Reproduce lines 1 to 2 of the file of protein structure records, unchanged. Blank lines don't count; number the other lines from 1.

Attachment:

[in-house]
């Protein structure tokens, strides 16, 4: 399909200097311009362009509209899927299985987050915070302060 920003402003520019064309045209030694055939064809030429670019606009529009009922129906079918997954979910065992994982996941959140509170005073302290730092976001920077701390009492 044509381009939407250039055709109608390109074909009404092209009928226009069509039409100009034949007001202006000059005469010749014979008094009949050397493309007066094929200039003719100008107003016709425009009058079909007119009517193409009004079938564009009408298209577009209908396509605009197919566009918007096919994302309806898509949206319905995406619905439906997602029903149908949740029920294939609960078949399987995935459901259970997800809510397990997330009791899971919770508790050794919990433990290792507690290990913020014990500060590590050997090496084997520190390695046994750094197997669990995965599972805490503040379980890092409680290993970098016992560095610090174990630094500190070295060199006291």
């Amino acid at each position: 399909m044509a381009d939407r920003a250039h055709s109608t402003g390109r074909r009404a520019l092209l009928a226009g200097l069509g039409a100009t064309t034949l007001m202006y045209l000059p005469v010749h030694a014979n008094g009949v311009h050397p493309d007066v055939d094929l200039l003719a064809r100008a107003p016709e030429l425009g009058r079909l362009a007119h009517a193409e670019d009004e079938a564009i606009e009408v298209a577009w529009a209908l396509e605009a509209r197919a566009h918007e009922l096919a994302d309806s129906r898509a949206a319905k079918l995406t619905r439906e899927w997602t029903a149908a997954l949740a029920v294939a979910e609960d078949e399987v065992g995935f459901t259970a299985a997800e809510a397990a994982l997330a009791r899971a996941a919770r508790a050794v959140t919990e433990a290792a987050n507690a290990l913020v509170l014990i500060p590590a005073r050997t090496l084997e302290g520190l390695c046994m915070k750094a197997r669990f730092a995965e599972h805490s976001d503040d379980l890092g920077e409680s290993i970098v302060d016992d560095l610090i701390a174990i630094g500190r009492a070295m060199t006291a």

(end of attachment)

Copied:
[in-house]
């Protein structure tokens, strides 16, 4: 399909200097311009362009509209899927299985987050915070302060 920003402003520019064309045209030694055939064809030429670019606009529009009922129906079918997954979910065992994982996941959140509170005073302290730092976001920077701390009492 044509381009939407250039055709109608390109074909009404092209009928226009069509039409100009034949007001202006000059005469010749014979008094009949050397493309007066094929200039003719100008107003016709425009009058079909007119009517193409009004079938564009009408298209577009209908396509605009197919566009918007096919994302309806898509949206319905995406619905439906997602029903149908949740029920294939609960078949399987995935459901259970997800809510397990997330009791899971919770508790050794919990433990290792507690290990913020014990500060590590050997090496084997520190390695046994750094197997669990995965599972805490503040379980890092409680290993970098016992560095610090174990630094500190070295060199006291």